With this combination, you are creating good practice habits that will be long-term.  Your students will be practicing for the love of the piano…not for the love of a lollipop…and that’s what we all hope to achieve at the end of the day.

Speaking of lollipops…bring on that DVD!

Looking For More Great Piano Practice Ideas?

In our guide “Piano Hands Shouldn’t Flip Burgers” we dedicate an entire chapter devoted to piano practice. The chapter, “Practice Shouldn’t Be Painful”, like the rest of the guide, will have a profoundly positive effect on the way you teach piano. Click below to learn more.

6 Responses to Are Your Piano Practice Incentives Fizzling? It’s Q&A Day!

  1. says

    After getting way behind on reading blogs, I’m catching up tonight on your blog posts from the last couple of months. Just wanted to say how much I’m LOVING your posts! They are so well written, varied, and full of insight and inspiration.

    As far as practice incentives…I am a huge proponent of them, but I can’t stand trinket/sticker-based awards programs. Instead, I prefer to use incentive themes as a way of building a culture of enthusiasm and excellence in the studio while also encouraging camaraderie amongst the students. The best reward is the accomplishment of musical goals and reaching a higher level of playing. But it’s also exciting for students to know that their hard work will earn them a spot on a trip to a recording studio, or entrance into a symphony rehearsal, or a custom-designed studio t-shirt, etc. Rewards can be very musically enriching and the incentive program provides a structure to help them develop discipline and work toward specific music goals.

    Thanks again for your wonderful blog!

  2. says

    I use an incentive program regularly. The rewards are toys, gift cards, etc. (I’m really liking the ideas above as an alternative). My Music Points program combines reward for practice and for progress and for music enrichment. I’ll just copy my list of what they get points for:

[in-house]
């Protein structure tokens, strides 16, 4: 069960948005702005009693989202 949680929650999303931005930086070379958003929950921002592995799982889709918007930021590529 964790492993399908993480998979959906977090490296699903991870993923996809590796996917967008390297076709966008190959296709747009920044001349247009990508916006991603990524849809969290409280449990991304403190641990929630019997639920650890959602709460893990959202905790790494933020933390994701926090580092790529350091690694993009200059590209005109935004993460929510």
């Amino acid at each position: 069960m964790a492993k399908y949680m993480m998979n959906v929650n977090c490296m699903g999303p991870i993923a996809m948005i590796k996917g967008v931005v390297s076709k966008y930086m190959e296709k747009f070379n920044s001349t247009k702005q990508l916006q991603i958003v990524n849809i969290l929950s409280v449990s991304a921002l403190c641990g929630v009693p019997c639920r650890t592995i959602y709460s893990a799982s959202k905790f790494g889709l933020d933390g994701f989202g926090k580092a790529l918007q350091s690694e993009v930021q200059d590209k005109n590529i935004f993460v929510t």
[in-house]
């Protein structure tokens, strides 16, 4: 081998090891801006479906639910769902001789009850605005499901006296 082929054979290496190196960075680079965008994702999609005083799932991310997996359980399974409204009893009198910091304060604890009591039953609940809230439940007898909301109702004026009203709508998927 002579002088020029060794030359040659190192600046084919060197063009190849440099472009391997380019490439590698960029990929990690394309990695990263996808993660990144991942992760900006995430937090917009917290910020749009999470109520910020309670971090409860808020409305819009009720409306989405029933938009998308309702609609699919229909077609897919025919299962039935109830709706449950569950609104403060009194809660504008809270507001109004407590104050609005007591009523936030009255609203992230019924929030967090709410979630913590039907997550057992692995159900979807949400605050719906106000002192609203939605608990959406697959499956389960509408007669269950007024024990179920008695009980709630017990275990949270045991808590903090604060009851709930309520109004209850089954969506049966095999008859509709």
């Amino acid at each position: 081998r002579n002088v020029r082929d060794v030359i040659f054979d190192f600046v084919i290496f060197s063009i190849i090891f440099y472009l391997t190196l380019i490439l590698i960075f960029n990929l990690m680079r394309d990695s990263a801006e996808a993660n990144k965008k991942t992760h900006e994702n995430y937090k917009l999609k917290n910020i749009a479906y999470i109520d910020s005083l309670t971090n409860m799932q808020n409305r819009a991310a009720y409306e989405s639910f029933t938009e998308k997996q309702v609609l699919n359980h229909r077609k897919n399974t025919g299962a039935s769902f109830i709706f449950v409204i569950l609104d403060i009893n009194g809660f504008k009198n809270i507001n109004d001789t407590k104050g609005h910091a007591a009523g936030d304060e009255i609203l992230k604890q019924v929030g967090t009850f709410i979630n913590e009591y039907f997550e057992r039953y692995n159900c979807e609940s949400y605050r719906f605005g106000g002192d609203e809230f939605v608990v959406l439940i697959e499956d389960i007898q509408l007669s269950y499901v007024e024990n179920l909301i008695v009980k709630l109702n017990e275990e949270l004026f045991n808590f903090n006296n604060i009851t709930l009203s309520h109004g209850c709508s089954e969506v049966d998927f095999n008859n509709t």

Perfect Practice Week……………1pt.
    *met practice requirement stated in your
    Lesson Attendance …………………..1 pt.
    *for each lesson attended
    Music Mastery …………………….1 pt.
    *for each song passed
    Long-Term Progress ………………5 pts.
    * for completing a level of method books
    Attend A Recital or Concert…… 2 pt.
    *may be a student recital or professional concert;
    bring the program to lesson to verify attendance
    Learn About a Composer or Style of Music ……………………………2 pt.
    *Mrs. Brown has materials available for this.
    Please make arrangements to get this material
    before or after your class/lesson.
    Perform For a Small Group……… 2 pt.
    *minimum of 5 in audience; at least one person
    must be someone who does not live in your home;
    parent must send a note verifying performance
    Perform For a Large Group…………10 pt.
    *approximately 25, or more, people. This would
    include school talent shows, playing in church,
    our studio recital, etc.
    Perform in a Piano Festival or Competition……………………………20 pt.

    For younger students, who are developing daily practice habits, the “perfect practice” point motivates them to practice daily. I state the number of minutes and number of days they have to practice. For more advanced students (or those whom I suspect are lying on their practice log), I give them a list of things they must accomplish in their practice time…and explain to them that, at their level, the goal is mastery, not achieving a certain number of minutes.

    Students can turn in 40 points for something from my prize basket. Or, they can wait until they have 60 points, and cash in for a $5 gift card (I usually have some on hand to various places like Dairy Queen, Target, Sonic, etc.). Or, they can wait until they have 120 points and turn that in for a $15 iTunes card. (This last one is very popular with the teenagers).

  3. says

    All my pupils aged 14 and under get gold cards:

    I chose when they get them, so for scales, finishing a piece of music, writing music, doing things I did not ask them to do (rewarding independance) and if very young, for being well behaved!
    Once they have 25 they chose a prize from my goody box which NEVER contains food as do not want to associate food with rewards. It works really well